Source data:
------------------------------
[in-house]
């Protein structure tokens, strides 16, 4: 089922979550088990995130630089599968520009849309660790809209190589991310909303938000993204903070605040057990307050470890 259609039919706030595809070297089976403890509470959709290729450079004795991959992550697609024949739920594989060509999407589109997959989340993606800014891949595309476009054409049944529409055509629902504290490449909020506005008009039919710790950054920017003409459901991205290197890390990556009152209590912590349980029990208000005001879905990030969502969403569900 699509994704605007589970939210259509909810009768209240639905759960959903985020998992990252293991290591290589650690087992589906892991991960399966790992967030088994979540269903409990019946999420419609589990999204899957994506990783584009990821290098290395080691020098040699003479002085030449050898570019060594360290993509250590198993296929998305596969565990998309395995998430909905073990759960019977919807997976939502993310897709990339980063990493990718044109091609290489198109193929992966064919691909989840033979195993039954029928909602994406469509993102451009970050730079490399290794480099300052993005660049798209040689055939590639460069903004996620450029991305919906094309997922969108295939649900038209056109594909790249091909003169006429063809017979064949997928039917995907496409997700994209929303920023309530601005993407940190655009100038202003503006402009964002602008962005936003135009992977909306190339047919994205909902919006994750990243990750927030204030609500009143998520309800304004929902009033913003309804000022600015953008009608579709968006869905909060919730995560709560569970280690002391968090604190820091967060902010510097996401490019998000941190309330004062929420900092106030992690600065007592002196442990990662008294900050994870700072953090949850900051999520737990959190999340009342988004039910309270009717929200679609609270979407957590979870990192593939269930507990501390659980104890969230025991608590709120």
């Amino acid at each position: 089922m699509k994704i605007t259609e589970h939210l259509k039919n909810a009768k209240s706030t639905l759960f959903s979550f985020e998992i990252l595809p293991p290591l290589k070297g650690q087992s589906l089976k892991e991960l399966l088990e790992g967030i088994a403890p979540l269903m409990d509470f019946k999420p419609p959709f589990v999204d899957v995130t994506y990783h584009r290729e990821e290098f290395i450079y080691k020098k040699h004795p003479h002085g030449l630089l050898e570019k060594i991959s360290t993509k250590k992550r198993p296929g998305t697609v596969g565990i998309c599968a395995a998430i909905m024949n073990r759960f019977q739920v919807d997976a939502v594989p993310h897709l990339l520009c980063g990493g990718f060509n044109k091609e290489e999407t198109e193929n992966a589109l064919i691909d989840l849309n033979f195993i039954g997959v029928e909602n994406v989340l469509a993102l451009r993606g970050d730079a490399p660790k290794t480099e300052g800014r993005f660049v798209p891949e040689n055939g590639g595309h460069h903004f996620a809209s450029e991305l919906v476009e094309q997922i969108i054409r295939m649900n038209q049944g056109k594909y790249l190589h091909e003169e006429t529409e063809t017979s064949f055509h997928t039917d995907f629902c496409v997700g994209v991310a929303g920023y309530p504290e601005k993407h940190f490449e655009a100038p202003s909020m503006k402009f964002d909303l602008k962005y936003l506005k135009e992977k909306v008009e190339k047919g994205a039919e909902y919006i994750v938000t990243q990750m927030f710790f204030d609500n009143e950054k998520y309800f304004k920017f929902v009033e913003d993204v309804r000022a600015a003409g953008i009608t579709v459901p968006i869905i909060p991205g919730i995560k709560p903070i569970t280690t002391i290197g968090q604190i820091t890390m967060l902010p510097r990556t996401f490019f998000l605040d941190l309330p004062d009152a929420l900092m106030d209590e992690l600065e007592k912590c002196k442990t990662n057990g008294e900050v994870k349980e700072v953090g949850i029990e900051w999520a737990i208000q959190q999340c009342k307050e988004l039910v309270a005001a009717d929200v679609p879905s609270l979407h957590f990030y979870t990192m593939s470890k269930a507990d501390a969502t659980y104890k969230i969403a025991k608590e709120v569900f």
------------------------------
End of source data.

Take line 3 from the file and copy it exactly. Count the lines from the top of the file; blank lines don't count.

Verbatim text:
């Amino acid at each position: 089922m699509k994704i605007t259609e589970h939210l259509k039919n909810a009768k209240s706030t639905l759960f959903s979550f985020e998992i990252l595809p293991p290591l290589k070297g650690q087992s589906l089976k892991e991960l399966l088990e790992g967030i088994a403890p979540l269903m409990d509470f019946k999420p419609p959709f589990v999204d899957v995130t994506y990783h584009r290729e990821e290098f290395i450079y080691k020098k040699h004795p003479h002085g030449l630089l050898e570019k060594i991959s360290t993509k250590k992550r198993p296929g998305t697609v596969g565990i998309c599968a395995a998430i909905m024949n073990r759960f019977q739920v919807d997976a939502v594989p993310h897709l990339l520009c980063g990493g990718f060509n044109k091609e290489e999407t198109e193929n992966a589109l064919i691909d989840l849309n033979f195993i039954g997959v029928e909602n994406v989340l469509a993102l451009r993606g970050d730079a490399p660790k290794t480099e300052g800014r993005f660049v798209p891949e040689n055939g590639g595309h460069h903004f996620a809209s450029e991305l919906v476009e094309q997922i969108i054409r295939m649900n038209q049944g056109k594909y790249l190589h091909e003169e006429t529409e063809t017979s064949f055509h997928t039917d995907f629902c496409v997700g994209v991310a929303g920023y309530p504290e601005k993407h940190f490449e655009a100038p202003s909020m503006k402009f964002d909303l602008k962005y936003l506005k135009e992977k909306v008009e190339k047919g994205a039919e909902y919006i994750v938000t990243q990750m927030f710790f204030d609500n009143e950054k998520y309800f304004k920017f929902v009033e913003d993204v309804r000022a600015a003409g953008i009608t579709v459901p968006i869905i909060p991205g919730i995560k709560p903070i569970t280690t002391i290197g968090q604190i820091t890390m967060l902010p510097r990556t996401f490019f998000l605040d941190l309330p004062d009152a929420l900092m106030d209590e992690l600065e007592k912590c002196k442990t990662n057990g008294e900050v994870k349980e700072v953090g949850i029990e900051w999520a737990i208000q959190q999340c009342k307050e988004l039910v309270a005001a009717d929200v679609p879905s609270l979407h957590f990030y979870t990192m593939s470890k269930a507990d501390a969502t659980y104890k969230i969403a025991k608590e709120v569900f």